The Tao of dry beans

| 22 Nov 2023 | 02:55

Green, purple, wax, bush, pole, edamame. Who knows why, but this was the year of the bean.

Vines clambered up the eight-foot tipi and kept going, shouldering out the cucumbers to dangle their pods tantalizingly off the top, just out of reach of jumping fingers. Husband Joe hauled out a stepladder at least twice to harvest, a sight never before seen in our garden.

Just when we’d gotten into a daily rhythm with the green beans (picking, eating, picking, eating), I looked around and saw that while we were busy in garden three, a slow-moving purple tsunami had scaled the fence of garden one. I watched, first with pride and then with growing apprehension, as the bean vines gradually but inexorably pulled the fence halfway down to the ground, so that a deer with any motivation could now have high-stepped into the garden. The force of the leguminous tidal wave created a ledge atop the fence-line, upon which a snake made itself at home, as I discovered when I reached into the leafy jungle to pick a bean and nearly seized a coiled tail instead.

We ate beans raw, blanched, dehydrated, sautéed in butter and garlic. We canned and pickled them. We set up an impromptu farm stand and the kids, briefly motivated by the prospect of cold hard cash, picked and packed beans into old takeout containers, selling them to our very sporting neighbor and their weekend guests. We were actually making progress – and some money! – when my crew just as suddenly announced that they were done. American kids, I huffed, as if I were familiar with many other varieties, and got my basket out again.

I gave beans to co-workers. We invited visitors in no uncertain terms to grab a vessel and pick their own. We invented a dance move called the bean-picker.

But the more we picked, I swear, the faster the beans came. The vines began to assume intimidating proportions in my mind, evoking a mélange of mythical monstrosities: the eponymous supporting hero from Jack and the Beanstalk, the many-headed hydra to my Hercules.

Maybe it was that I went away two consecutive weekends. Or maybe the legumes had sunk their taproots into some primordial energetic font that was not to be matched by mere mortals. All I know is that one morning, I approached the garden and understood: the beans had finally, irrevocably gained the upper hand.

Juno, 7, clarified this for me, explaining that once the bean-bumps had gotten clearly defined, I should not bother to pack them as her snack. Fine. I would eat them myself. I would chew as long as I had to, dammit. I had not done all this work to quit now!

That lasted until I found myself fishing yet another long, fibrous bean string out of my throat that was making me gag. They were officially too tough, even for moi. Alas, there was nothing left to do but leave the big ones to grow fat and dry out (ignore here the instinct to draw a parallel to the human condition), to harvest in the far-off fall as storage beans.

Flash forward to November. We’ve had our killing frost. It’s time. Time to turn my attention to the few hardy survivors.

Going out to the garden now is a mellower affair. I gather some greens (kale, arugula, fennel tops, celery leaves), root veggies (beets, carrots, still can’t figure out what the hell to do with the turnips) and a bunch of dried beans. I choose only the pods that are papery crisp, whose beans rattle inside: the ones dry enough to spend the winter in a jar without molding.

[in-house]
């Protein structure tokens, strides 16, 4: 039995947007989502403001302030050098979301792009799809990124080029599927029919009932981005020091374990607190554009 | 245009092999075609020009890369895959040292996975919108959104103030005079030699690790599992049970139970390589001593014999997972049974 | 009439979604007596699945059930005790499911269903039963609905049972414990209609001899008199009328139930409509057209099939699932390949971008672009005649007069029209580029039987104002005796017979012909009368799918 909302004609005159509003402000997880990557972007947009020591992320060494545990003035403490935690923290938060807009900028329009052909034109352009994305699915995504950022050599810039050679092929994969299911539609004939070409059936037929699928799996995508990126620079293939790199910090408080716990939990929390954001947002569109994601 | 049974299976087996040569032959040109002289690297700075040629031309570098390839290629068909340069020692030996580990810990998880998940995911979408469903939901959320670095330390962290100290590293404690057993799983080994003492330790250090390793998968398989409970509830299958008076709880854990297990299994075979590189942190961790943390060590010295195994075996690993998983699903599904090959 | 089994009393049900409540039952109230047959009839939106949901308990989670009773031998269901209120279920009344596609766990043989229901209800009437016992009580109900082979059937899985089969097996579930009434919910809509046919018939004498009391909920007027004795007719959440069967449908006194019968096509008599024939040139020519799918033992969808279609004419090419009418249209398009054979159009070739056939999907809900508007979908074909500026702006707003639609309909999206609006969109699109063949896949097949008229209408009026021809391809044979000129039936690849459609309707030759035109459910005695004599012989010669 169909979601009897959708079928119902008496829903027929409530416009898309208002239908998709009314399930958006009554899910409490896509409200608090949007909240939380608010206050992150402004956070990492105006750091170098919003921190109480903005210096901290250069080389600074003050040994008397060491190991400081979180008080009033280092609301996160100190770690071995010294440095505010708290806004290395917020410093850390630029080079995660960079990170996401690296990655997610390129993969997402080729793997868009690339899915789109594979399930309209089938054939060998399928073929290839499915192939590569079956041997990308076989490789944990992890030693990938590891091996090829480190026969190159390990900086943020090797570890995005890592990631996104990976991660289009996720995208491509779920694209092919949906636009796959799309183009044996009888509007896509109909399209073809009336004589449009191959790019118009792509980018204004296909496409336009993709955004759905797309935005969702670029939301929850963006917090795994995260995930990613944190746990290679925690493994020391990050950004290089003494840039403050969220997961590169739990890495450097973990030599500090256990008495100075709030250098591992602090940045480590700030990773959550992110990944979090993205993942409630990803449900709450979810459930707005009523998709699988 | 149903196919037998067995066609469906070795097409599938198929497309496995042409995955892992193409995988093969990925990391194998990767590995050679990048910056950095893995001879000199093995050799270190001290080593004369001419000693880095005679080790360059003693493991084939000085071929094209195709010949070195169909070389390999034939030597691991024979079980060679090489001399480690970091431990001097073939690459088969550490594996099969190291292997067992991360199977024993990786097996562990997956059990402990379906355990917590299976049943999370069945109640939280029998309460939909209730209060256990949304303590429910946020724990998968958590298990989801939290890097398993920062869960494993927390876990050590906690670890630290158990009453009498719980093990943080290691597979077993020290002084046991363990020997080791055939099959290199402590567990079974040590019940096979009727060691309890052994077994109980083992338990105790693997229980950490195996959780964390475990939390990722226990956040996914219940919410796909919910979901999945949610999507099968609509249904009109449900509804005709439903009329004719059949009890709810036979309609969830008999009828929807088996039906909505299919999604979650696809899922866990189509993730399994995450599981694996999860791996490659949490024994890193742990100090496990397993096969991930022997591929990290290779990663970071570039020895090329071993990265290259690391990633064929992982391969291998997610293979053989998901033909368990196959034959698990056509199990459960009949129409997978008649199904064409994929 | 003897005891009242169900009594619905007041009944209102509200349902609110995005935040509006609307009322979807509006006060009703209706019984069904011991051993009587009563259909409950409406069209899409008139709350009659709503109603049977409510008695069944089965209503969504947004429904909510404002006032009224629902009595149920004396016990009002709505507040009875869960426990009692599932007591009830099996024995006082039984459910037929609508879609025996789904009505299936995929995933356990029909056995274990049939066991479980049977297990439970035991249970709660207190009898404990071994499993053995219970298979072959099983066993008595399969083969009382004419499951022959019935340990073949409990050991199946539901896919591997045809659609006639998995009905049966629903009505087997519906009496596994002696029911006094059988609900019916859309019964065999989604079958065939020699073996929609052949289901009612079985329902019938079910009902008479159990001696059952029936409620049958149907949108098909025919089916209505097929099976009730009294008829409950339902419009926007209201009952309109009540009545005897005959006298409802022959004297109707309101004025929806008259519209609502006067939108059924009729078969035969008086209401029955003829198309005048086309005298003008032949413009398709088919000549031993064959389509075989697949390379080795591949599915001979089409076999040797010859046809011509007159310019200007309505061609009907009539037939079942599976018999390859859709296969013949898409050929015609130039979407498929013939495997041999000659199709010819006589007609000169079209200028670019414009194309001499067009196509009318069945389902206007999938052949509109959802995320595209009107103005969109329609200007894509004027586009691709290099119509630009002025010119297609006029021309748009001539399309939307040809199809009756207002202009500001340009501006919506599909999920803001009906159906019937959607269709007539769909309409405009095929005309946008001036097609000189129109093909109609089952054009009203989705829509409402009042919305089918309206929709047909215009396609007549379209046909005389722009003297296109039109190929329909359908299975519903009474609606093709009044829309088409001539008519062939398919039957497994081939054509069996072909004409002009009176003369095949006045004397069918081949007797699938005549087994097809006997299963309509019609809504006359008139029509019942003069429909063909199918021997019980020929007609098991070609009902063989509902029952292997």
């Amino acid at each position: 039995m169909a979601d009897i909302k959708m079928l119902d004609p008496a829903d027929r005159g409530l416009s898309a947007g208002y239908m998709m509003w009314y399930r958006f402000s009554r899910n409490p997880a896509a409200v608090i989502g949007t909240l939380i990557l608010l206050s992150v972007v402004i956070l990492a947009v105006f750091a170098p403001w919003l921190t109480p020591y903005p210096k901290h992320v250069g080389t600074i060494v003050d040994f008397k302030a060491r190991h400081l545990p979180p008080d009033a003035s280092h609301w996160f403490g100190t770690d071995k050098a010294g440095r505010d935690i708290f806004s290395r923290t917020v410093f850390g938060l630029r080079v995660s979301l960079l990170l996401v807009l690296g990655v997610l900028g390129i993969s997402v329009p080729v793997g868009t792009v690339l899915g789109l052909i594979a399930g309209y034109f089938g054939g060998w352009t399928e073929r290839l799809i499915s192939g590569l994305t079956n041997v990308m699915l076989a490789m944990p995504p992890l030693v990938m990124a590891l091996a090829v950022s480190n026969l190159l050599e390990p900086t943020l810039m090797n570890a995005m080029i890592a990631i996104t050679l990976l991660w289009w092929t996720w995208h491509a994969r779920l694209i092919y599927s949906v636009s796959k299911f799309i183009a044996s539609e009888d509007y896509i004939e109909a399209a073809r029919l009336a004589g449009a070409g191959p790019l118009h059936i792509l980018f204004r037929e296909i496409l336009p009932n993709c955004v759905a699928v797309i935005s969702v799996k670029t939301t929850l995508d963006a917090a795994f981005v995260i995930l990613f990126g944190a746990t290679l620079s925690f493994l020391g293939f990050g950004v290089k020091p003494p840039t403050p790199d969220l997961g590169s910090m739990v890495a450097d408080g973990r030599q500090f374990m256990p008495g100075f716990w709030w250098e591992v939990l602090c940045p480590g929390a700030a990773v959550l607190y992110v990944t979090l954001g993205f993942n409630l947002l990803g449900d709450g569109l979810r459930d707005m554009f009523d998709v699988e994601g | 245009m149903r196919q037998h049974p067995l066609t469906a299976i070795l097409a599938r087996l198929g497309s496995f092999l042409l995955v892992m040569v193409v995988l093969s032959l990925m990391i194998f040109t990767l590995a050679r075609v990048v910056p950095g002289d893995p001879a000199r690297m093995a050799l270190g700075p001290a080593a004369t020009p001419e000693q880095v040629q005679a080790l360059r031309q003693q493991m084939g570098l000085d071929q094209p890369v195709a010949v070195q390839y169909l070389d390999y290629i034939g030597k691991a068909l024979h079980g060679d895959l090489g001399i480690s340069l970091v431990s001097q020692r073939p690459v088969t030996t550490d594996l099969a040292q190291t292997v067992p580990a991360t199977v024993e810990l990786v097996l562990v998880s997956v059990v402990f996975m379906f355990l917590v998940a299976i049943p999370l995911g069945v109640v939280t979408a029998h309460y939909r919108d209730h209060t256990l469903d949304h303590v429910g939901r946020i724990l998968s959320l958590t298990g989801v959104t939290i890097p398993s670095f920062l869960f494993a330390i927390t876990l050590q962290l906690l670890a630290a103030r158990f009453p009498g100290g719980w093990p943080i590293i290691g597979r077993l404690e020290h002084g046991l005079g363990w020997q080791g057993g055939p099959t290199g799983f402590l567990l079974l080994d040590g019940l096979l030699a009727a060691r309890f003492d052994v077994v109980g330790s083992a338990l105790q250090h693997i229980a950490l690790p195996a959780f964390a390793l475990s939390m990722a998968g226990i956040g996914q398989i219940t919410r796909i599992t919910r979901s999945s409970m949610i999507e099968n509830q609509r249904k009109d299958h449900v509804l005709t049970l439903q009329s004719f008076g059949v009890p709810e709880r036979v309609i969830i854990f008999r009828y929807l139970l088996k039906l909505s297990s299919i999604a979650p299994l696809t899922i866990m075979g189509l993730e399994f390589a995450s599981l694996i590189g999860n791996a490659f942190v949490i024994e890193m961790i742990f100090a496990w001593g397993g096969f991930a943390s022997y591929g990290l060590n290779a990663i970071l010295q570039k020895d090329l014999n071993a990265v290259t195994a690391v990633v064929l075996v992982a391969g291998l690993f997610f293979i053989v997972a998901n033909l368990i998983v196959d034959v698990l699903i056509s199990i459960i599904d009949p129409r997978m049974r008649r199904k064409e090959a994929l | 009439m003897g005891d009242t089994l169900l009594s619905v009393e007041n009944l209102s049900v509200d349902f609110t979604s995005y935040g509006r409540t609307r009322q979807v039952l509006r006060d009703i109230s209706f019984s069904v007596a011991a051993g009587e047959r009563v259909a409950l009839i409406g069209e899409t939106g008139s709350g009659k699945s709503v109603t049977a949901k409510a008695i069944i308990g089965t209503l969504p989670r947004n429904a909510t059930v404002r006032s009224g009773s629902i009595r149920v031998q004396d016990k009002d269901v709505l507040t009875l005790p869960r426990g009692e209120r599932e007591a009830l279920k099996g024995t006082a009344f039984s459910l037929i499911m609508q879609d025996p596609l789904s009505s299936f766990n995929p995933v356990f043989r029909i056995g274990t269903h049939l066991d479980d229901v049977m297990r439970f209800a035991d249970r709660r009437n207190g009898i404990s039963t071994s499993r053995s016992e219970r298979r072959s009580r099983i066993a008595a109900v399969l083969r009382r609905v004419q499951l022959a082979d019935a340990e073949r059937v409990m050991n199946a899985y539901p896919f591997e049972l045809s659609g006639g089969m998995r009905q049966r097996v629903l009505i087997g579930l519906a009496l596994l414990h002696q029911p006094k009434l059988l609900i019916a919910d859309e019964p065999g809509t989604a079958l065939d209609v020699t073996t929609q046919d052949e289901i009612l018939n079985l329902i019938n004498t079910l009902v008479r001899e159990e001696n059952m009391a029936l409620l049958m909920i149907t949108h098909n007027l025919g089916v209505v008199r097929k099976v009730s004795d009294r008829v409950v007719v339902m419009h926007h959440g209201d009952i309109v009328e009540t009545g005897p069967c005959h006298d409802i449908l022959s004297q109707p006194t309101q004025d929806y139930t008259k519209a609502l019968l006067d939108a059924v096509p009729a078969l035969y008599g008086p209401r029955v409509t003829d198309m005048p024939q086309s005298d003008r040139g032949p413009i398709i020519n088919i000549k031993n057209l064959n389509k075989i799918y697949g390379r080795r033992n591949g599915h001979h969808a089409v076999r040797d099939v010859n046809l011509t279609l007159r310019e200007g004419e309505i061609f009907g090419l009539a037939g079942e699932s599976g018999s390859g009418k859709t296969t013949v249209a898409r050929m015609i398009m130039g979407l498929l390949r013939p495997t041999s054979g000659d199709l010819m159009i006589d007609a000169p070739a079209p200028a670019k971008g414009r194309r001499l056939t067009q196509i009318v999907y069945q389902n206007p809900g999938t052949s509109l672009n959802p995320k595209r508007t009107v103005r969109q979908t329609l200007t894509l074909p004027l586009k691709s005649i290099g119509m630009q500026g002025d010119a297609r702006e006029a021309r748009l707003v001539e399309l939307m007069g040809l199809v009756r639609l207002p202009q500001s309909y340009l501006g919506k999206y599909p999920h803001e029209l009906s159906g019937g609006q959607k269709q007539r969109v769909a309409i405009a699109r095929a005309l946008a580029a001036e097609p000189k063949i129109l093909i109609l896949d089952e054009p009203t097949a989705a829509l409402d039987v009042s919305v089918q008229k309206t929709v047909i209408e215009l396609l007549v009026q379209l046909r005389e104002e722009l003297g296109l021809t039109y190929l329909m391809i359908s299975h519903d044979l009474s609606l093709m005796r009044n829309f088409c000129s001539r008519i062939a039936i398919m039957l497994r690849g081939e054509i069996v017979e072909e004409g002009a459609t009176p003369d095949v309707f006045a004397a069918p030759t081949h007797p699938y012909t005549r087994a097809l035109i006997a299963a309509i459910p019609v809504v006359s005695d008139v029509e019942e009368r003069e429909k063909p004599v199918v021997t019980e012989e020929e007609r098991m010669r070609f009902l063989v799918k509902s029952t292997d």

I harvest the beans in small batches, because my shellers are small people (whom I do not pay) with small (American) attention spans, and they will get bored of the whole thing, probably forever, if I bring in too many at once. The trick is to keep it light, to counterbalance the heavy lifts with little batches that leave ’em wanting more. Turns out, coaxing those slippery, shiny, pill-looking capsules out of their crackly brown, dead-looking pods can actually be a uniquely pleasing tactile experience in small enough doses. We’ve seen skirmishes break out over the last bean, believe it or not. When I bring in just enough, the kids will sit there, happy as clams, shelling on autopilot while listening to a Harry Potter audiobook, like humans have been doing (minus audiobook) for 8,000 years.

And so we’ve got about three quarts of dry beans put by for the winter – a first on our life-list of homestead accomplishments. Yet it’s a surprisingly modest yield, given all the work and all those beans. That’s the deal when you preserve food – it shrinks. Already we’ve had some in a stir-fry. They tasted... like beans! Tacos, stews; I’m envisioning a chili to bring to our friend’s Super Bowl party.

Soon I’ll put the full jars down in the basement. But for now, I like to look at them, let the kids contemplate the fruit of our labors: a worldwide staple of the human diet, but oh so humble. With beans, there is zero glamour. You can’t gift a jar of beans like you could pesto or pickles. At the grocery store, this many dry beans would cost, what, a couple bucks?

And yet this most basic of pantry staples is wondrous to behold. I haul the microscope up from the basement so we can do it properly. Each bean is jam-packed with raw life-making potential, ribbed with veins, endowed with a scar called a hilum. Out of this passageway – which under magnification looks like nothing so much as the entrance to a birth canal – will come next year’s taproot, feeding the bean being who, garden gods willing, will once more don her leafy gown and snake amulet as she rises up to her 10-foot glory.